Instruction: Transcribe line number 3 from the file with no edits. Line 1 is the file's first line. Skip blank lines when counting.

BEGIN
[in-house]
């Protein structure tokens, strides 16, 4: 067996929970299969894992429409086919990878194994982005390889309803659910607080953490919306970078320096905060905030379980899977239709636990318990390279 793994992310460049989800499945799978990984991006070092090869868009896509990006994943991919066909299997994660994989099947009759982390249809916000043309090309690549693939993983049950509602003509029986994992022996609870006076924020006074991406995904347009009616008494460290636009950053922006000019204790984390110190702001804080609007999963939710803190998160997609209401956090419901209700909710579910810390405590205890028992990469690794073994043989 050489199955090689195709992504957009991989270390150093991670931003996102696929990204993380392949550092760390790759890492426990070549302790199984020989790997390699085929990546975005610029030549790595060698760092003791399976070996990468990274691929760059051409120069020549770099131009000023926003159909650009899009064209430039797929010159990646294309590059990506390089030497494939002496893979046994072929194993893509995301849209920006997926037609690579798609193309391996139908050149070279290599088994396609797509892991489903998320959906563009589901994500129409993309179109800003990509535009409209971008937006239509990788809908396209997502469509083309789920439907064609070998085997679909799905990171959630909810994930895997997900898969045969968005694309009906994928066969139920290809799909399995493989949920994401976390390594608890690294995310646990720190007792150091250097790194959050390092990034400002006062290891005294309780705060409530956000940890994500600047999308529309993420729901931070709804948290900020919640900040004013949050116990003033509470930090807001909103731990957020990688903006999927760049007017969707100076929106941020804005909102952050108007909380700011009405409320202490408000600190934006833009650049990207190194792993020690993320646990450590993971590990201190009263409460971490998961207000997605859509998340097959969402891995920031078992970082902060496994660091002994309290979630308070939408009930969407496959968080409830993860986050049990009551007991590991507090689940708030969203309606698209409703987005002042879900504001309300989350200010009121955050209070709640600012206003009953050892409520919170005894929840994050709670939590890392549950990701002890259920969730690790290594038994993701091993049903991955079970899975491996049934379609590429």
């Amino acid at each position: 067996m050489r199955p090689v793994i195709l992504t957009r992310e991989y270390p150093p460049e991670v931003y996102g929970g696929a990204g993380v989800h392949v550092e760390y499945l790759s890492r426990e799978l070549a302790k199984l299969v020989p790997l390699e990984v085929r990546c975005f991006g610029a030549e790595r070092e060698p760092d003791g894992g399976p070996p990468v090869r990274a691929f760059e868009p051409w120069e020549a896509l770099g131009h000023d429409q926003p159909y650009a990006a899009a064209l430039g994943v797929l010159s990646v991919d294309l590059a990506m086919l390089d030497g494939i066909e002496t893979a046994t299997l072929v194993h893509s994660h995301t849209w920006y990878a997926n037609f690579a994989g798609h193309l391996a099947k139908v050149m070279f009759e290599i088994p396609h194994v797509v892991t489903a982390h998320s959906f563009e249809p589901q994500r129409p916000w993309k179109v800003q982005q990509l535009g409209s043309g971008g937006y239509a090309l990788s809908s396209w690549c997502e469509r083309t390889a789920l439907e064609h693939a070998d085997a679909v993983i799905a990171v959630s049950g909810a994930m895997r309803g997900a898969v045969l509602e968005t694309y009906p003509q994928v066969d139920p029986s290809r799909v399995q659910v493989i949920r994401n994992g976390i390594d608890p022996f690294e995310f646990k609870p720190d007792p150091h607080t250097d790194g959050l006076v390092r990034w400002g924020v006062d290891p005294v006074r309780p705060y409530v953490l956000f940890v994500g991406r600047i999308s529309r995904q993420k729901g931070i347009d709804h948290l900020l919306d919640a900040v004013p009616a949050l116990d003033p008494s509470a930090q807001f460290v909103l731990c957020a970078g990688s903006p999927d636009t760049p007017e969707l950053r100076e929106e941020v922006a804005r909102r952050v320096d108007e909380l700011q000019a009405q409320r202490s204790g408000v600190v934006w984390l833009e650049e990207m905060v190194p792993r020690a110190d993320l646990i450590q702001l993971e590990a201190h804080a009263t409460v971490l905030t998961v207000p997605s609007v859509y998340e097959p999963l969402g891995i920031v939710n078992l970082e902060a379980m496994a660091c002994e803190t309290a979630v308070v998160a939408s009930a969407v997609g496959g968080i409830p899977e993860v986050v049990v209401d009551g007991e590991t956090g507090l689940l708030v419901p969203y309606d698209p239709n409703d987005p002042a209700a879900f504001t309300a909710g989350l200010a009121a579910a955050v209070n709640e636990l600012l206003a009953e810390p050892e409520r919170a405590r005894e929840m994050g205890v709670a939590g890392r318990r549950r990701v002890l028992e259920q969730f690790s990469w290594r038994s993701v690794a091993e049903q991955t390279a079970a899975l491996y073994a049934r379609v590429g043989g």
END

């Amino acid at each position: 067996m050489r199955p090689v793994i195709l992504t957009r992310e991989y270390p150093p460049e991670v931003y996102g929970g696929a990204g993380v989800h392949v550092e760390y499945l790759s890492r426990e799978l070549a302790k199984l299969v020989p790997l390699e990984v085929r990546c975005f991006g610029a030549e790595r070092e060698p760092d003791g894992g399976p070996p990468v090869r990274a691929f760059e868009p051409w120069e020549a896509l770099g131009h000023d429409q926003p159909y650009a990006a899009a064209l430039g994943v797929l010159s990646v991919d294309l590059a990506m086919l390089d030497g494939i066909e002496t893979a046994t299997l072929v194993h893509s994660h995301t849209w920006y990878a997926n037609f690579a994989g798609h193309l391996a099947k139908v050149m070279f009759e290599i088994p396609h194994v797509v892991t489903a982390h998320s959906f563009e249809p589901q994500r129409p916000w993309k179109v800003q982005q990509l535009g409209s043309g971008g937006y239509a090309l990788s809908s396209w690549c997502e469509r083309t390889a789920l439907e064609h693939a070998d085997a679909v993983i799905a990171v959630s049950g909810a994930m895997r309803g997900a898969v045969l509602e968005t694309y009906p003509q994928v066969d139920p029986s290809r799909v399995q659910v493989i949920r994401n994992g976390i390594d608890p022996f690294e995310f646990k609870p720190d007792p150091h607080t250097d790194g959050l006076v390092r990034w400002g924020v006062d290891p005294v006074r309780p705060y409530v953490l956000f940890v994500g991406r600047i999308s529309r995904q993420k729901g931070i347009d709804h948290l900020l919306d919640a900040v004013p009616a949050l116990d003033p008494s509470a930090q807001f460290v909103l731990c957020a970078g990688s903006p999927d636009t760049p007017e969707l950053r100076e929106e941020v922006a804005r909102r952050v320096d108007e909380l700011q000019a009405q409320r202490s204790g408000v600190v934006w984390l833009e650049e990207m905060v190194p792993r020690a110190d993320l646990i450590q702001l993971e590990a201190h804080a009263t409460v971490l905030t998961v207000p997605s609007v859509y998340e097959p999963l969402g891995i920031v939710n078992l970082e902060a379980m496994a660091c002994e803190t309290a979630v308070v998160a939408s009930a969407v997609g496959g968080i409830p899977e993860v986050v049990v209401d009551g007991e590991t956090g507090l689940l708030v419901p969203y309606d698209p239709n409703d987005p002042a209700a879900f504001t309300a909710g989350l200010a009121a579910a955050v209070n709640e636990l600012l206003a009953e810390p050892e409520r919170a405590r005894e929840m994050g205890v709670a939590g890392r318990r549950r990701v002890l028992e259920q969730f690790s990469w290594r038994s993701v690794a091993e049903q991955t390279a079970a899975l491996y073994a049934r379609v590429g043989g």